• The time of day you consume it
  • Your usual caffeine intake
  • Whether you’re tired or well-rested
  • Whether you smoke or use oral contraceptives

Women who are pregnant, breastfeeding, or trying to conceive should limit their caffeine intake and consult a doctor regarding health consequences. 

Steer clear of dietary supplements comprised of highly-concentrated or pure caffeine. They come in powdered or liquid forms and bulk packaging. Consumers end up measuring their own servings, which is potentially toxic or even lethal. 

As the levels of pure caffeine rise, so do the chances of experiencing serious side effects. For example, one teaspoon of pure caffeine in powdered form is roughly equal to 28 cups of coffee. In these quantities, caffeine consumption is toxic and can have serious health consequences. 

Although everyone presents symptoms of having too much caffeine differently, overconsumption generally causes:

  • Insomnia or restlessness
  • Jitters or shaky hands
  • Anxiousness
  • Rapid heart rate
  • Upset stomach
  • Nausea
  • Headache
  • Dysphoria (i.e., a feeling of unhappiness)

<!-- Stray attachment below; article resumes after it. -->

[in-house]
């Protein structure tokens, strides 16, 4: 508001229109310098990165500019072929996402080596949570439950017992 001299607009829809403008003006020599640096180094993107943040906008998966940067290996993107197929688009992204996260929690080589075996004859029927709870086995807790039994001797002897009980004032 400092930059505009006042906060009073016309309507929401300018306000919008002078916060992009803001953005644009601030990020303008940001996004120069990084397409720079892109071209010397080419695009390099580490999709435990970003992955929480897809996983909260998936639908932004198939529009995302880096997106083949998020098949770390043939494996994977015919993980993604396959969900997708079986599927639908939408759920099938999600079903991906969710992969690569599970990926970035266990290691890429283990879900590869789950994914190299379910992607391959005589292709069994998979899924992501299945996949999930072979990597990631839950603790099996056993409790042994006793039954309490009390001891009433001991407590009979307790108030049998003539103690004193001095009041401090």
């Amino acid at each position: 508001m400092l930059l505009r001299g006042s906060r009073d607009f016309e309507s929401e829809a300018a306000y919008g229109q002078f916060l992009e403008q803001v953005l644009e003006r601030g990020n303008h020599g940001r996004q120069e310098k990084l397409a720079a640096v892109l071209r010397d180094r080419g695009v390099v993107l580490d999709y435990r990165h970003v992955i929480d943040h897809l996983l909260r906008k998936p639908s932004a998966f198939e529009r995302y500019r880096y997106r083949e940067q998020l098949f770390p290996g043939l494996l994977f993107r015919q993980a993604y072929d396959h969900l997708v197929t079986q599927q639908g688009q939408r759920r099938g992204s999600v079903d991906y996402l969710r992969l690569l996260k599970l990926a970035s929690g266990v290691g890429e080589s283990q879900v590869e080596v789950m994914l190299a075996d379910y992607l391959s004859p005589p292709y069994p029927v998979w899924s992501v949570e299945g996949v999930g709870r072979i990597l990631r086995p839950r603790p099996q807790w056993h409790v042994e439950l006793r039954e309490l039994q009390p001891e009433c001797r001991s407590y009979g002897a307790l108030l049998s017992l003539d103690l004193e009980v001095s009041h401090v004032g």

Keep an eye out for negative side effects of caffeine, including:

Caffeine is a stimulant that’s not appropriate for everyone. Specific factors and conditions make some individuals especially sensitive to it. Medications that we currently know should not be combined with caffeine include ephedrine, theophylline, and echinacea. There may be additional drugs that don’t mix well with caffeine in your particular case.  

Patients with anxiety-related disorders should avoid caffeine, which could aggravate their condition. If you’re pregnant, breastfeeding, or trying to conceive, think about eliminating caffeine altogether. Switch to decaf or caffeine-free beverages. (Note that decaf doesn’t necessarily mean caffeine-free.) To be safe, consult your doctor about what’s right for you.

Individuals with heart conditions might want to keep a close watch on caffeine consumption as well. However, medical experts haven’t completely agreed on the need for this. 

Lastly, while there’s no minimum age requirement, the American Academy of Pediatrics does not recommend caffeine for children or adolescents.

Like most things, caffeine has both positive and negative aspects, and moderation is key. If you’re noticing negative side effects of caffeine, gradually cut back. Quitting cold turkey can trigger withdrawal symptoms in some, such as headaches and irritability. Instead, attempt to wean yourself slowly with decaf or herbal teas. 

So how much caffeine is too much? The answer is slightly different for everyone. Remain aware of how your body responds to caffeine. Seek advice from your doctor if you think caffeine is starting to take a toll on your health.

https://www.mayoclinic.org/healthy-lifestyle/nutrition-and-healthy-eating/in-depth/caffeine/art-20045678

https://www.fda.gov/consumers/consumer-updates/spilling-beans-how-much-caffeine-too-much

https://www.ncbi.nlm.nih.gov/books/NBK223795/